HC Deb 13 June 1843 vol 69 cc1445-519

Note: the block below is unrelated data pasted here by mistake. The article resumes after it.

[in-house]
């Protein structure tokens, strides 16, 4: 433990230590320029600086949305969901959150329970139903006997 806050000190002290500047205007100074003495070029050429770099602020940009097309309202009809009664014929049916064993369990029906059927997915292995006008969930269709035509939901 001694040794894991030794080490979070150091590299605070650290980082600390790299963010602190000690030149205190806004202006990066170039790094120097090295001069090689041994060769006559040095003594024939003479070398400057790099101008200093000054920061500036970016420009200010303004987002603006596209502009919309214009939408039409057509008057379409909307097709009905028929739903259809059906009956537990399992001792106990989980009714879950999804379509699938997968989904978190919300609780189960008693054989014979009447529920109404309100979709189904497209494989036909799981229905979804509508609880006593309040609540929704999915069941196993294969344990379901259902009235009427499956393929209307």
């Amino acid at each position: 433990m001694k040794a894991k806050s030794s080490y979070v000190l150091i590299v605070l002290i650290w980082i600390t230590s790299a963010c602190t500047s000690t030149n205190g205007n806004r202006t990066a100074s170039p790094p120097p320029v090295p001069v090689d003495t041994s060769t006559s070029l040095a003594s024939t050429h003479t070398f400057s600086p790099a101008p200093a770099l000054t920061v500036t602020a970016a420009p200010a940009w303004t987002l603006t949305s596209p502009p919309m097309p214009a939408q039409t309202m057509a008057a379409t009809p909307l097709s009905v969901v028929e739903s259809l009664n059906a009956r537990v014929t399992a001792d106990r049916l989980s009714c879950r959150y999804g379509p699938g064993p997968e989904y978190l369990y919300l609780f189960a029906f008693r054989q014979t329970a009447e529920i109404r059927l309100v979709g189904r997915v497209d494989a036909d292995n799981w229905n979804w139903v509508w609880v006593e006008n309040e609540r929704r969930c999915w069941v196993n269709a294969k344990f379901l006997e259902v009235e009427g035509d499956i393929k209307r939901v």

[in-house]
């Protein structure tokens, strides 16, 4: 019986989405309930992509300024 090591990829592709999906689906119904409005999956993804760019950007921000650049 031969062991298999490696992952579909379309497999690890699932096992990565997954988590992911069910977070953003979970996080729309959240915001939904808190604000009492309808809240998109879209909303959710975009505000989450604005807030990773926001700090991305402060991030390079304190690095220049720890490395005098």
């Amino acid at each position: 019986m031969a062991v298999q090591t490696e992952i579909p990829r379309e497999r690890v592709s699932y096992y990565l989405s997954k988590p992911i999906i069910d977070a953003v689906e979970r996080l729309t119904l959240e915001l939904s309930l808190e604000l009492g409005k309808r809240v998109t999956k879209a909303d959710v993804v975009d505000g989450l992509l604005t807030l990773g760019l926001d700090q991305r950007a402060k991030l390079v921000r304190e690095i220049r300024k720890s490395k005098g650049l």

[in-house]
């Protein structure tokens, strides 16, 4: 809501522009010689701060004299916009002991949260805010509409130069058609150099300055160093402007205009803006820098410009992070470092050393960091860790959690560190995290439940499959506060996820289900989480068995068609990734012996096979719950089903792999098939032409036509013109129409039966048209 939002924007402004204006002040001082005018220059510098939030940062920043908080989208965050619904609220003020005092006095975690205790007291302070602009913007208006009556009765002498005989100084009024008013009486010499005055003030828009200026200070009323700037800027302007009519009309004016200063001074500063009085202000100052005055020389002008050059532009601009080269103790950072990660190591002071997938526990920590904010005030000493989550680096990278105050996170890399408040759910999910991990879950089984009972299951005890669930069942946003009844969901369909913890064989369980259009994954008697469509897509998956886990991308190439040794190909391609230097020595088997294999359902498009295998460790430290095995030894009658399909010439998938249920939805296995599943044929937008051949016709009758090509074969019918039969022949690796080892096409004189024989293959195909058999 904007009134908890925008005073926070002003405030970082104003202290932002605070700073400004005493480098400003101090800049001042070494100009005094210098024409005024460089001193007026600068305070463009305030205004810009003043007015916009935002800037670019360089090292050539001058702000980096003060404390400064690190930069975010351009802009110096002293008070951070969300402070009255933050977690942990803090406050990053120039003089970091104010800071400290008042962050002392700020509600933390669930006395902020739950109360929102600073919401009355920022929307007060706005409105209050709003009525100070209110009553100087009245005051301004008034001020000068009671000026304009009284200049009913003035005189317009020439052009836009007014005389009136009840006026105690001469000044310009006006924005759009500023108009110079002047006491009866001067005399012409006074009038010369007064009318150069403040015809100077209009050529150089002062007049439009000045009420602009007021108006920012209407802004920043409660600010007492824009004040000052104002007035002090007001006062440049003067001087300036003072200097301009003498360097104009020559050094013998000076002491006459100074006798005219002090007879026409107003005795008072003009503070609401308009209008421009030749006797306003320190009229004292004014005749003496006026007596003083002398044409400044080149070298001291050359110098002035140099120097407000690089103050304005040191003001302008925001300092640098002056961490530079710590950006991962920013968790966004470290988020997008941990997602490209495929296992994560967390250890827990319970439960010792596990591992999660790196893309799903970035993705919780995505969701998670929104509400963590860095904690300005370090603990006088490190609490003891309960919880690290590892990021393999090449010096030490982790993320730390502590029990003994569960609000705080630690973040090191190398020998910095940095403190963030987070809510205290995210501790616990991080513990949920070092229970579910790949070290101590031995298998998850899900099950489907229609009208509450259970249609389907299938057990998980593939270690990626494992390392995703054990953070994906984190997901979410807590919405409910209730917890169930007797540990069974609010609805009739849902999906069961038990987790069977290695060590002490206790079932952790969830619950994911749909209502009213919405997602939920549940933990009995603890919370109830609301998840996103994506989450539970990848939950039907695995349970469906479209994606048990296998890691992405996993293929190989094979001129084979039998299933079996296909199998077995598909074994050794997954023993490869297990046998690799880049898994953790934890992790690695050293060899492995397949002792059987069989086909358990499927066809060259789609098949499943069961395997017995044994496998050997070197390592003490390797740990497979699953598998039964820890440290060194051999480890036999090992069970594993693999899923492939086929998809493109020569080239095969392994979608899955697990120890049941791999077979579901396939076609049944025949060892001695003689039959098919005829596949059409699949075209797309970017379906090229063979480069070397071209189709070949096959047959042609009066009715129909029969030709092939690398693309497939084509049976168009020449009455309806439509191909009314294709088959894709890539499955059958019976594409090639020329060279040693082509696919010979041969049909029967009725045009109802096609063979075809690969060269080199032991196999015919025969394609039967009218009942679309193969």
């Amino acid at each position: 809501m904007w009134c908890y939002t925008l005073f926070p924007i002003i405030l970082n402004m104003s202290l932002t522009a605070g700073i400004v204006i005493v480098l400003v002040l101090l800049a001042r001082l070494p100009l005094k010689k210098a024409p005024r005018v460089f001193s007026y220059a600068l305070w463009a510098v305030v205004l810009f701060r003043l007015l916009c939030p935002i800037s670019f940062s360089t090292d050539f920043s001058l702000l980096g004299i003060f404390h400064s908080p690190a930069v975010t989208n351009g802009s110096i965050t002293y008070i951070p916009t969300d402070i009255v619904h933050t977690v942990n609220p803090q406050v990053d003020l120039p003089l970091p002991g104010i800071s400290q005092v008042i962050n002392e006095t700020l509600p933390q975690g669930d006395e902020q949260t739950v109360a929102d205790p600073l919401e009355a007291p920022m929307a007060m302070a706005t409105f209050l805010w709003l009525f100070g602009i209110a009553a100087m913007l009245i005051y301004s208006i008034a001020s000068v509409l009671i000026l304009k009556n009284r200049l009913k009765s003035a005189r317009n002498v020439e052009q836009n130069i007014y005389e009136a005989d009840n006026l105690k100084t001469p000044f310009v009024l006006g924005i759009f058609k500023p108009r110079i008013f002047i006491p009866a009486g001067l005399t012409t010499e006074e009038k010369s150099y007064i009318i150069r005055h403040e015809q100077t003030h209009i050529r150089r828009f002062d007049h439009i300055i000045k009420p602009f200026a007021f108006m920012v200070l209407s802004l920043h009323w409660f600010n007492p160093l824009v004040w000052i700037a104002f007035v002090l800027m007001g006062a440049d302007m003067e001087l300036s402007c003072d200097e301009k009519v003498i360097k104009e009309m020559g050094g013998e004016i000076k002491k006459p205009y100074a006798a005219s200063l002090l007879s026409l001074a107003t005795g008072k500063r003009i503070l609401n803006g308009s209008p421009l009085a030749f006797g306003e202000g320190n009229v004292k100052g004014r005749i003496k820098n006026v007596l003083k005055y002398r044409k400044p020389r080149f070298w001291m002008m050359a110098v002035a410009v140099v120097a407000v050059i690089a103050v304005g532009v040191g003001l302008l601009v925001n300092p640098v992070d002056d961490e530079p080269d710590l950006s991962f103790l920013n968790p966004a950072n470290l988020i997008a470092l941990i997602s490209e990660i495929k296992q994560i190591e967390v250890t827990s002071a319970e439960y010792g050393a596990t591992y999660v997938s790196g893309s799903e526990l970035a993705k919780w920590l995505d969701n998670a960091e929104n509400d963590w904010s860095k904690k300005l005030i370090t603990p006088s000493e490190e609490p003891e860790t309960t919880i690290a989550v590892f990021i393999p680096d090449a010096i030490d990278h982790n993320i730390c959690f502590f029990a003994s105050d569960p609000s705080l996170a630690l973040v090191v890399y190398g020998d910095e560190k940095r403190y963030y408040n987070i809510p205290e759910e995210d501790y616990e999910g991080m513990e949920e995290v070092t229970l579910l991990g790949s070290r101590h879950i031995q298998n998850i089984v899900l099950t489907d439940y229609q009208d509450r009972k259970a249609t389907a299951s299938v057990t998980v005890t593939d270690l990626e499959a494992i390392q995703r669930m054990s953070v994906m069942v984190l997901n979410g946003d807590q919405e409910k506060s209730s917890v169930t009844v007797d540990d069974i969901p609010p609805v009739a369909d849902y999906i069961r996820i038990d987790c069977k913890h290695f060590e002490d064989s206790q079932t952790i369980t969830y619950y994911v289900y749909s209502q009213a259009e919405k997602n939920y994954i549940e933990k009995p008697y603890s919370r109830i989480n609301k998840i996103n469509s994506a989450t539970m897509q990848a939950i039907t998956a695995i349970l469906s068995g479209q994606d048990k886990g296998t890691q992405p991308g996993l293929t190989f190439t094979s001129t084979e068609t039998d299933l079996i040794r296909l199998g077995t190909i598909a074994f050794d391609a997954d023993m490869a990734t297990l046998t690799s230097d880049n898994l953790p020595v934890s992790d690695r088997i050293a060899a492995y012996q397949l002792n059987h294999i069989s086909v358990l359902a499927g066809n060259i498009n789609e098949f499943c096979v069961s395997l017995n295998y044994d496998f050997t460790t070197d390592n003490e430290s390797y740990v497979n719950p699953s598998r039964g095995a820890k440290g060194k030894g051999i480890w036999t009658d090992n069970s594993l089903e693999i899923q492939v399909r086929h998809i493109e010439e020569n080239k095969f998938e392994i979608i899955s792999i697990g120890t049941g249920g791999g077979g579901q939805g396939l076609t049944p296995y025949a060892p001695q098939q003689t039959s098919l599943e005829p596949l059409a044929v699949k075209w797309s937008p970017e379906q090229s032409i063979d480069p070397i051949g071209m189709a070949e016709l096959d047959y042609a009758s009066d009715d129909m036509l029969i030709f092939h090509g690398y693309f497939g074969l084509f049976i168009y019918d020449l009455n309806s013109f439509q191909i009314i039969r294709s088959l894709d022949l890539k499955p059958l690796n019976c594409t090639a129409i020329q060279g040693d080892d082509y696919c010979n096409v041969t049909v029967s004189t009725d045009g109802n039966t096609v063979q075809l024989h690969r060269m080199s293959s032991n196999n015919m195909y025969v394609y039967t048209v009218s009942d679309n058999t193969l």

Lord J. Russell